Four-decade old nuclear plant Vermont Yankee closing its doors

by Mark Floegel

August 27, 2013

Vermont residents and activists join a Greenpeace rally outside the Statehouse, following a vote by Vermont Senate to retire the Vermont Yankee nuclear plant in 2012. Vermont is unique in that it is the only state in which the legislature has the ability to vote to shut a plant and this historic vote will mark the first time a nuclear plant has been closed by a state legislature.

© Basil Tsimoyianis / Greenpeace

Vermont residents and activists join a Greenpeace rally outside the Statehouse,

Vermont residents and activists join a Greenpeace rally outside the Statehouse

In yet another blow to the mythical nuclear renaissance, Entergy Corporation announced Tuesday that Vermont Yankee, its troubled Fukushima-like nuclear plant on the bank of the Connecticut River in Vernon, Vermont will close in late 2014.

Vermont will now be a nuclear-free state.

This is a victory for activists who mounted a four-decade campaign of resistance to the plant, since it first split atoms in 1972. Greenpeace joined the battle in the 21st century, but the battle in this case was truly won by the people united. Citizens Awareness Network, the New England Coalition, the Vermont Public Interest Research Group (VPIRG) and hundreds of individual citizen activists, marched, rallied, submitted expert testimony and fought for a clean, sustainable future for their children in the courts, the state legislature, on the streets and in the hills and hollows of Vermont.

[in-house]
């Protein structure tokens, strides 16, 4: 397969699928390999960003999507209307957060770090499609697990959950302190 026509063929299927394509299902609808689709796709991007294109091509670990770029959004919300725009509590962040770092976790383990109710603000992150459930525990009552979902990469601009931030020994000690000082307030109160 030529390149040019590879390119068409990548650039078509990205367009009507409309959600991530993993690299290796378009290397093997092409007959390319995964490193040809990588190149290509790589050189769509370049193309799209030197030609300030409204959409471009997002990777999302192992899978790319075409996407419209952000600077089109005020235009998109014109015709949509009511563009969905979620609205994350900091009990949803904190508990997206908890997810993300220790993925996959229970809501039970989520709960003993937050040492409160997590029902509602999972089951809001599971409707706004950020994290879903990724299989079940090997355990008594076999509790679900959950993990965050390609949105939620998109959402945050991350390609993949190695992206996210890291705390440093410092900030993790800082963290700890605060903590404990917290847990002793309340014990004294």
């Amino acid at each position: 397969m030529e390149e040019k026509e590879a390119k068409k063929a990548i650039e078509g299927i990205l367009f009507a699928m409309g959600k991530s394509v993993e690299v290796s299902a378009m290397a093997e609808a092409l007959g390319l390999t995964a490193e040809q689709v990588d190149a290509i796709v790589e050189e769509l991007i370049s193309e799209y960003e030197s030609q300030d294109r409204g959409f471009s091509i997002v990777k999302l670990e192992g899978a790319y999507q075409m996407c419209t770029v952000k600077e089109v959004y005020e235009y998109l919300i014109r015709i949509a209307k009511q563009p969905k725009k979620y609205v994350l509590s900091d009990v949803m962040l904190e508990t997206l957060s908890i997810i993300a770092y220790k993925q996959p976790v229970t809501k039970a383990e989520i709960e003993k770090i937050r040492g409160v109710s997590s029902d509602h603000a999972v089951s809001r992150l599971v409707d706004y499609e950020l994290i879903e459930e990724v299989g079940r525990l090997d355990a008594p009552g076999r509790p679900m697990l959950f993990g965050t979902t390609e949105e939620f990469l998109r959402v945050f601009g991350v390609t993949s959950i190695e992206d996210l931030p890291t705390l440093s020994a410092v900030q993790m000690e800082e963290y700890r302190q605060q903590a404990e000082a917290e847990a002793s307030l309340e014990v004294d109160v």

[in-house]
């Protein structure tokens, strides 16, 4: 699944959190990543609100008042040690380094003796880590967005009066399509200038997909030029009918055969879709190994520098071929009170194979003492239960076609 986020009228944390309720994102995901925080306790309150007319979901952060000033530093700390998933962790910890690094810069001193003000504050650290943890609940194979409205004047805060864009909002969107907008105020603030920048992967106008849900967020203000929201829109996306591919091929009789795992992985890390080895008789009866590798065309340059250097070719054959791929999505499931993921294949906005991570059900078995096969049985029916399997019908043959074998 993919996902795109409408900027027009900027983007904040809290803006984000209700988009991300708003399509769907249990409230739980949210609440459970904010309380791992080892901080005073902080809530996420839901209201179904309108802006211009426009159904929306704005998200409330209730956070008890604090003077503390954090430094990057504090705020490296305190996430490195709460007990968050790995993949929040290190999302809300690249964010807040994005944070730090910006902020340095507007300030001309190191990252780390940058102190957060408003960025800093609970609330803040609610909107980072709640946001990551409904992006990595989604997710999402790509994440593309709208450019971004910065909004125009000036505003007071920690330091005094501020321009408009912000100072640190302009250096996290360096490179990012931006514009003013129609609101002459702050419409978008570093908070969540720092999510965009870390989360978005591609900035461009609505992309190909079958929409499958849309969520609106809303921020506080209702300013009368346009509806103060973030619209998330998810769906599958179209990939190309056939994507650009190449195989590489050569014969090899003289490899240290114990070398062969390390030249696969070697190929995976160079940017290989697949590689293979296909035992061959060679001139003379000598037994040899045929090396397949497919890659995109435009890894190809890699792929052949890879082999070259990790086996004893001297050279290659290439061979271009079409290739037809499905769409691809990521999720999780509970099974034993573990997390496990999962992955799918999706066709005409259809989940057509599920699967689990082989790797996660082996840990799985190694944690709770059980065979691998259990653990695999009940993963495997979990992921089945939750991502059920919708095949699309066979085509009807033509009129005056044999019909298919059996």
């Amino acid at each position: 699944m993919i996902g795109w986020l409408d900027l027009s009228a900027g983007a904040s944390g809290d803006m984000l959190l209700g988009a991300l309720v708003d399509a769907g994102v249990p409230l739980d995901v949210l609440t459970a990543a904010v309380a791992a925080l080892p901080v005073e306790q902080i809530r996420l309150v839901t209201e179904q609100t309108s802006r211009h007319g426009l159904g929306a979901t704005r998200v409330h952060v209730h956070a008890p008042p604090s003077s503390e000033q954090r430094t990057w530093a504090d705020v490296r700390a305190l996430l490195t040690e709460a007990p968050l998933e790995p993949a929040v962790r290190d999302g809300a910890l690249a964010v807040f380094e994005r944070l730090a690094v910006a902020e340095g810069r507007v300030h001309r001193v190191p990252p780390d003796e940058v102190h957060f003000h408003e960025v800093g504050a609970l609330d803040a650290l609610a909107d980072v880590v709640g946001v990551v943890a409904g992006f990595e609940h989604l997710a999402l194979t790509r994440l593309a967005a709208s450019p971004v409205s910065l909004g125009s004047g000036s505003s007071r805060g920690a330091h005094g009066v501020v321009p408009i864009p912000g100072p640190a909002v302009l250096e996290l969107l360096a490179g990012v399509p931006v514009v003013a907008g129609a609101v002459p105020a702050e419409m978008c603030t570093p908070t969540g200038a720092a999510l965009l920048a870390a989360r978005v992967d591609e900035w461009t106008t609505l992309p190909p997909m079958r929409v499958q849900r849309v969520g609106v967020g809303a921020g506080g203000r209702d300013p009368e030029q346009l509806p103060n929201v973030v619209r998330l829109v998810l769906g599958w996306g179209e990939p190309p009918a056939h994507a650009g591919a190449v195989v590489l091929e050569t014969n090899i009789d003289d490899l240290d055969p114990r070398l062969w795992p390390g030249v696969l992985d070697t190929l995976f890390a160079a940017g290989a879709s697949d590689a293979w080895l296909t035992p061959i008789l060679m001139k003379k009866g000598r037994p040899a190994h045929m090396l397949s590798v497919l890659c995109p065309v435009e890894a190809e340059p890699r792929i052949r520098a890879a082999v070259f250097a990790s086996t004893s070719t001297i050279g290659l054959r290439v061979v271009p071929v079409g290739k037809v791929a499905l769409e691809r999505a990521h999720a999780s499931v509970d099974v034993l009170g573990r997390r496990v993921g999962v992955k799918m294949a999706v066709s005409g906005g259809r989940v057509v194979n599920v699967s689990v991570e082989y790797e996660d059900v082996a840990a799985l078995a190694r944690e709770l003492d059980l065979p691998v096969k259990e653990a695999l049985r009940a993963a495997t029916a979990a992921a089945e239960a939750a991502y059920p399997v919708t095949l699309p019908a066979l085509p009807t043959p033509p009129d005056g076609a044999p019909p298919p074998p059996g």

As much as Entergy, based in New Orleans, tried to buy or bully support, it never worked. In February 2010, the state senate voted 26-4 to close the plant, a legislative determination later overturned by a federal judge as overreach (a decision affirmed by a federal appeals court earlier this month).

Greenpeace GOT members gather for canvasing instructions on Brattleboro, VT

Activists cant take all the credit. Low energy prices, resulting from a glut of cheap, fracked natural gas played a role, as did ham-handed management by Entergy (the company responsible for this years Super Bowl blackout). Having just spent $5 million in court fees defending Vermont Yankee, Entergy is now shutting the plant down and taking a $181 million charge on its balance sheet. (If Entergy cant even make money, why should they be trusted with the most dangerous substances on the planet?)

The news of Vermont Yankees shutdown comes on the heels of layoffs across Entergys nuke plants: fewer hands on the control rods because the bosses in New Orleans (Entergys HQ) cant manage to make a profit. At least the folks in Vermont will sleep easier if we can get through the next 14 months of this Fukushima-style reactor without another cooling tower collapse (2007), transformer fire (2004) or lost radioactive fuel rods (2010).

Homer Simpson: call your job counselor. Vermont citizens: rejoice. The arc of the moral universe is long, but it bends toward justice.

Read more about the dangers of nuclear energy plants.

Mark Floegel

By Mark Floegel

Mark Floegel is the Research Director with Greenpeace USA. A former journalist, he's been working in public interest advocacy for 30 years, with Greenpeace since 1989. In his current role, Mark helps determine long-range strategic direction for Greenpeace and the execution of Greenpeace campaigns.

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